Technology set to benefit everyone with “the gift of time” across the property transaction
Paul Albone spent the early part of his career writing and overseeing large scale IT systems in both MoD and Telecoms environments, before joining tmgroup in 2002.
Since then, Paul has architected tmgroup’s systems to become market leading, and was also instrumental in transitioning the business out of NLIS and into (and out of) HIPS.
In his role as Managing Director, Paul oversaw the expansion of the business into Scotland and its acquisition of Conveyancing Data Services (CDS). In his current role as Chief Technology Officer (CTO), he is overseeing a programme of modernization, as well as strategic alignment of roadmaps within the connected markets.
With over thirty years’ experience behind me, I can safely say that adoption of new technology is typically seen as an expense and a necessary evil. But when we look back over the last 3 decades, and consider I spent my early career developing nuclear monitoring systems on devices less powerful than my toaster, it is easy to forget how the advancements of technology have become the everyday norm – even if it is impossible to pinpoint the exact moment it happened.
So what will become the norm for the property transaction in the years ahead?
Digital! You’ll find it difficult to read an article nowadays without coming across the phrase ‘digital journey’, but what does that actually mean for the customer? To me, it defines how the user interacts with a service proposition, as well as the adoption of ‘online’ web-based services. Digital is often symbiotic to joined up and can also imply speed – especially when related to communications.
Digital then goes “hand in hand” with the increasing shift towards collaboration, which has a couple of key facets to my mind. At the forefront is the interaction between the multiple stakeholders involved in a property transaction, and also of course the ability to integrate with the various connected application vendors.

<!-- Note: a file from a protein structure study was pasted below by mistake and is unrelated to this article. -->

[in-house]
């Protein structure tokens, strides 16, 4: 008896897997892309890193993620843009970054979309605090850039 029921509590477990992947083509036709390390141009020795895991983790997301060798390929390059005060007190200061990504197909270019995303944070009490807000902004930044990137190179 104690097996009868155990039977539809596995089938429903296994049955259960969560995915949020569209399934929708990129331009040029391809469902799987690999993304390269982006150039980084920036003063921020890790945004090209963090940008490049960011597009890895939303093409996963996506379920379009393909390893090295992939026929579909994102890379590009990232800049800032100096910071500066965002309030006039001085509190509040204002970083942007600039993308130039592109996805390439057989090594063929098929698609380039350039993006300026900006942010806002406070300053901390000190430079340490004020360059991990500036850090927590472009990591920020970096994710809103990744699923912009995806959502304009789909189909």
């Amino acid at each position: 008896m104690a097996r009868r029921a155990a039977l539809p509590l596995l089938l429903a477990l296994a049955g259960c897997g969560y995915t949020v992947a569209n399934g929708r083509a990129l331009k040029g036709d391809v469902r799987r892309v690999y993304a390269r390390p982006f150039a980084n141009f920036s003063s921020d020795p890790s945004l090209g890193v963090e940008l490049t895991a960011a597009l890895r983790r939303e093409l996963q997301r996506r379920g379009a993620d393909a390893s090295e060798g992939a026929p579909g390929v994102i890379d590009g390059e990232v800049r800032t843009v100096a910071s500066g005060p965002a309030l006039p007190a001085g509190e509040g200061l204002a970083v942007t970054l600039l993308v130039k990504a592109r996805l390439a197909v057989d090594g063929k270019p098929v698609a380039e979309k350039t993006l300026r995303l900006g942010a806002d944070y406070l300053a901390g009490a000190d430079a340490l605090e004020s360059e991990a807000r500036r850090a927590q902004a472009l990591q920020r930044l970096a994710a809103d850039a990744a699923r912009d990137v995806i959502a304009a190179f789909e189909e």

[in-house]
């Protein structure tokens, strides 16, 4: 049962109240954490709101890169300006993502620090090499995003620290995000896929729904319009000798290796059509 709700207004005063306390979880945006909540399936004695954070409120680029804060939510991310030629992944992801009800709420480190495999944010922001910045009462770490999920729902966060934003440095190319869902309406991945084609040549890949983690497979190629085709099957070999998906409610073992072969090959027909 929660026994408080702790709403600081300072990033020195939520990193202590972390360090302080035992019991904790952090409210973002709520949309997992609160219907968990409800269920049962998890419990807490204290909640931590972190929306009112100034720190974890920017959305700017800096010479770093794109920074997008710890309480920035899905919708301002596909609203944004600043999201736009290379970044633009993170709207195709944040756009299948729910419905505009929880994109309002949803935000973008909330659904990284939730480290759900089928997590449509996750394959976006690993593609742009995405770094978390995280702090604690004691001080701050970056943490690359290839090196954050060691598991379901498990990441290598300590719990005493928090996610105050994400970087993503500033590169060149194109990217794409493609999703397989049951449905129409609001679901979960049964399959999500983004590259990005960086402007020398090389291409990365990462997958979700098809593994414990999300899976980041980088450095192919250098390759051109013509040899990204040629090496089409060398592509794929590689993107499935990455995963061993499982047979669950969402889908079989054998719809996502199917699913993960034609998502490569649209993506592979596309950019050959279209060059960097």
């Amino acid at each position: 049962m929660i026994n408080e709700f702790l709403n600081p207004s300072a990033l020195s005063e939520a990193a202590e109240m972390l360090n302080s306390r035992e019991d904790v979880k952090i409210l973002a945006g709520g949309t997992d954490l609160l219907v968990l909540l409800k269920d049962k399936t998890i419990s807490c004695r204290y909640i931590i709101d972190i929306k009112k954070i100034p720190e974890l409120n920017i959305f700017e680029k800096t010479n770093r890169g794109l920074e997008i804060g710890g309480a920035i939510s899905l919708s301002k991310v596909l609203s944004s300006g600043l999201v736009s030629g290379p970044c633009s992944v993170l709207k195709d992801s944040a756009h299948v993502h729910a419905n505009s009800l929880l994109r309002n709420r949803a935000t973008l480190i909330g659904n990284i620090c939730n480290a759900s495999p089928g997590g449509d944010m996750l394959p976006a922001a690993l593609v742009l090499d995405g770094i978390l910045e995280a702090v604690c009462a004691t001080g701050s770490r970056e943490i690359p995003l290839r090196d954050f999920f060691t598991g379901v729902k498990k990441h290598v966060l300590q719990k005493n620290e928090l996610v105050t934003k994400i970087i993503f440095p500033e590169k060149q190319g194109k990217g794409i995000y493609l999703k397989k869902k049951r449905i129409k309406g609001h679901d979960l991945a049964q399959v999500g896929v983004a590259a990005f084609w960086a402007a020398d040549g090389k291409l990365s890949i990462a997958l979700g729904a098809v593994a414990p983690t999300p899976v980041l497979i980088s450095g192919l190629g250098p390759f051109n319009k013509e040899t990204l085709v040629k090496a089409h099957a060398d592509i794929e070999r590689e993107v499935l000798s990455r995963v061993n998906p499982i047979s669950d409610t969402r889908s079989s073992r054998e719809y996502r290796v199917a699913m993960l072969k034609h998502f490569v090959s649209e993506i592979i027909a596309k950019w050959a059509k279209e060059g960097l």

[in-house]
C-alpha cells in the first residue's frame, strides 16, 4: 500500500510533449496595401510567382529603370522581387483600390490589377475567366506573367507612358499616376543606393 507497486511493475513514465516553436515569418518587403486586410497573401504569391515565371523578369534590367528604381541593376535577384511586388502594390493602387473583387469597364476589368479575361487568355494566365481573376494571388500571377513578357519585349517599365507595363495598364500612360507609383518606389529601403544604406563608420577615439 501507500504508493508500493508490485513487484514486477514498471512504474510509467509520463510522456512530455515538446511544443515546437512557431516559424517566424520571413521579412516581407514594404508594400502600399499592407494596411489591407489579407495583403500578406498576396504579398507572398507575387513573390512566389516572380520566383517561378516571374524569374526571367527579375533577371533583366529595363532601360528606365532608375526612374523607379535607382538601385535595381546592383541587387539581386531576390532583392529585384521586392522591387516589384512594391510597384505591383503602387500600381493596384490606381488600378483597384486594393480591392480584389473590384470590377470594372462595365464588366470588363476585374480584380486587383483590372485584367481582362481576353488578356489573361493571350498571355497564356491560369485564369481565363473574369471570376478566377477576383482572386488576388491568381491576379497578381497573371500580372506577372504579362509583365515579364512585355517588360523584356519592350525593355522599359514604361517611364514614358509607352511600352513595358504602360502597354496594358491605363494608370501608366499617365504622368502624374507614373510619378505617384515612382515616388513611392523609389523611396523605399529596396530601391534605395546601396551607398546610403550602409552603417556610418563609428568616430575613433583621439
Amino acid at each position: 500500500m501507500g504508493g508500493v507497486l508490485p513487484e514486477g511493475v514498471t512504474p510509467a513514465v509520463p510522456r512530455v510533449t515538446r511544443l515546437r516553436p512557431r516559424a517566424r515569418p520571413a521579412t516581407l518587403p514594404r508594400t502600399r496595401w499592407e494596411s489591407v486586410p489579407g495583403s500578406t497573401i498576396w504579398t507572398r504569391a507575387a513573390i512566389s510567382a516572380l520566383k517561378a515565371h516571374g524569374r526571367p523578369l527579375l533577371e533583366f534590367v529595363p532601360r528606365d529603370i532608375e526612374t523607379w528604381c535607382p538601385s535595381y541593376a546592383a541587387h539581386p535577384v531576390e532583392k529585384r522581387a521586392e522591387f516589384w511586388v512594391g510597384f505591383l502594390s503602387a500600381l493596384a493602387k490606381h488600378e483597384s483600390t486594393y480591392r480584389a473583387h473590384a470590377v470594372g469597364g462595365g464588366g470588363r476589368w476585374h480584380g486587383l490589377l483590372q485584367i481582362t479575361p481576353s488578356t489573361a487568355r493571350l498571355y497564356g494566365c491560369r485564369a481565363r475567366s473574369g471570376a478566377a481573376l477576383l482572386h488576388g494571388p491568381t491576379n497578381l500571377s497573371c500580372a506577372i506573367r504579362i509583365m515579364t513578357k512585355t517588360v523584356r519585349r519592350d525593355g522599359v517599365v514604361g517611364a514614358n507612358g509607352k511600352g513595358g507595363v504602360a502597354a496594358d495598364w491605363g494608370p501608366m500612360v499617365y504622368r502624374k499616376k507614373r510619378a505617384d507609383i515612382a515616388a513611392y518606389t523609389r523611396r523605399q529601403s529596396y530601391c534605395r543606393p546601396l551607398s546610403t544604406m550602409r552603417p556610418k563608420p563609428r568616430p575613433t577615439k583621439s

We need to see a cultural leap from “what’s in it for me” to “what’s in it for everyone”
However, it is not quite so digital in the property transaction, where silos still exist between the estate agent, homemover, conveyancer and many others, and many still fall back on paper processes when they can. This is not yet a complete digital journey, but our forced confinement over the last 18 months has prompted a welcomed acceleration – including the shift to remote working.
Unfortunately, the collaboration of application vendors continues to be a challenge – with many providers still needing to take the cultural leap from “what’s in it for me” to “what’s in it for everyone” in order to drive real change. This being said, there is a renewed interest and focus on designing systems with an API First approach, where the ability to integrate is baked into the original design of the product – removing some of the barriers to adoption.
This shift will make vendor choice increasingly significant in the coming years, and even more so given the impact that vendor disruption can have on a large ecosystem – as recently highlighted by network provider Fastly’s disruption to Amazon, The Guardian, and even gov.uk websites.
So what does the future hold?
Without anyone’s hand being forced by legislation, I expect small decisions will be made over periods of time and we will slowly drift towards wider adoption of technology – due to ‘the time being right’ when the decision is made. We’ll get there and will inevitably wonder how we ever managed to operate ‘in the old way’.
To accelerate that time line, decisioning needs to move away from the cost of purchasing the services and towards the increased quality of service it can provide, such as automating tasks and creating workflow efficiencies. This will help to create “the gift of time” for everyone connected across the property transaction, and in turn shift the focus to providing that all-important human touch.
The good news is that we’re certainly heading in the right direction, particularly with HM Land Registry making significant changes (such as the development of their next generation Gateway), but I sincerely hope that when we look back at technology as a whole in 10 years, we truly appreciate that technology is not just a cost, but a tool for making time.